Resonance-based mechanisms of generation of oscillations in networks of non-oscillatory neurons


The mechanisms of generation of network activity can be understood in terms of the constitutive building blocks (e.g., nodes, connectivity). Often, one has access to observations of the activity of the (disconnected) nodes in response to external perturbations and would like to understand how this type of response pattern is correlated to the network activity in the absence of said perturbations. In this work, we address this issue in the context of neuronal network oscillations. Several neuron types have been shown to exhibit (subthreshold) membrane potential resonance (MPR), defined as the occurrence of a peak in their voltage amplitude response to oscillatory input currents at a preferred (resonant) frequency. MPR has been investigated both experimentally and theoretically. However, whether MPR is simply an epiphenomenon or it plays a functional role in the generation of neuronal network oscillations and how the latent time scales present in individual, non-oscillatory cells affect the properties of the oscillatory networks in which they are embedded are open questions. We address these issues by investigating a minimal network model consisting of (i) a non-oscillatory linear resonator (band-pass filter) with 2D dynamics, (ii) a passive cell (low-pass filter) with 1D linear dynamics, and (iii) nonlinear graded synaptic connections (excitatory or inhibitory) with instantaneous dynamics. We demonstrate that (i) the network oscillations crucially depend on the presence of MPR in the resonator, (ii) they are amplified by the network connectivity, (iii) they develop relaxation oscillations for high enough levels of mutual inhibition/excitation, and (iv) the network frequency monotonically depends on the resonator’s resonant frequency. We explain these phenomena using a reduced adapted version of the classical phase-plane analysis that helps uncover the type of effective network nonlinearities that contribute to the generation of network oscillations. Our results have direct implications for network models of firing rate type and other biological oscillatory networks (e.g., biochemical, genetic).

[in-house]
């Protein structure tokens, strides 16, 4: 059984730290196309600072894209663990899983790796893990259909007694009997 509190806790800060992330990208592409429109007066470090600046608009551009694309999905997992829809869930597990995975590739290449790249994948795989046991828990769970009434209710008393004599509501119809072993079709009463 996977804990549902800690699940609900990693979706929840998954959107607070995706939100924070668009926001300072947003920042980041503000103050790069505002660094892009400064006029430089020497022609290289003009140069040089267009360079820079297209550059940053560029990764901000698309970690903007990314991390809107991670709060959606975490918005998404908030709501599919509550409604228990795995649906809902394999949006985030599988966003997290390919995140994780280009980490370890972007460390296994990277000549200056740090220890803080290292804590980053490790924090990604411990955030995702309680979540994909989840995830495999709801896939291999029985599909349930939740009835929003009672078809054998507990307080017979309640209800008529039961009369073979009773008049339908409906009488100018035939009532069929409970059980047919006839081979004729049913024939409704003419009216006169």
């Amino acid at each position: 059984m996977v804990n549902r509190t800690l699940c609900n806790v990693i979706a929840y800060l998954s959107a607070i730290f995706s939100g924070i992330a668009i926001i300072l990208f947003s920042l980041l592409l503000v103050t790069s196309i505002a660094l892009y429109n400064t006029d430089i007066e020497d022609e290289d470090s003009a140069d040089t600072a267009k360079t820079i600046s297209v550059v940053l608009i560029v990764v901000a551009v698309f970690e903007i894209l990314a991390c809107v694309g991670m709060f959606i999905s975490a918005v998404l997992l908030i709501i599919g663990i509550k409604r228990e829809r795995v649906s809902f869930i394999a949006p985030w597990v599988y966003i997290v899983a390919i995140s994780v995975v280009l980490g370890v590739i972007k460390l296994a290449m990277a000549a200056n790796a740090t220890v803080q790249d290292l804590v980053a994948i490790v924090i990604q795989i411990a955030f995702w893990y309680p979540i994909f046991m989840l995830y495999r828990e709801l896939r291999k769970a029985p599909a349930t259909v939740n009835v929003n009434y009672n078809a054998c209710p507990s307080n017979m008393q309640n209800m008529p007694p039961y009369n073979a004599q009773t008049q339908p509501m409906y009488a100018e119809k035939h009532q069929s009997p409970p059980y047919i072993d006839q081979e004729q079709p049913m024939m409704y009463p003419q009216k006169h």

Wednesday, April 17


Horacio Rotstein
Professor of Biological Sciences
New Jersey Institute of Technology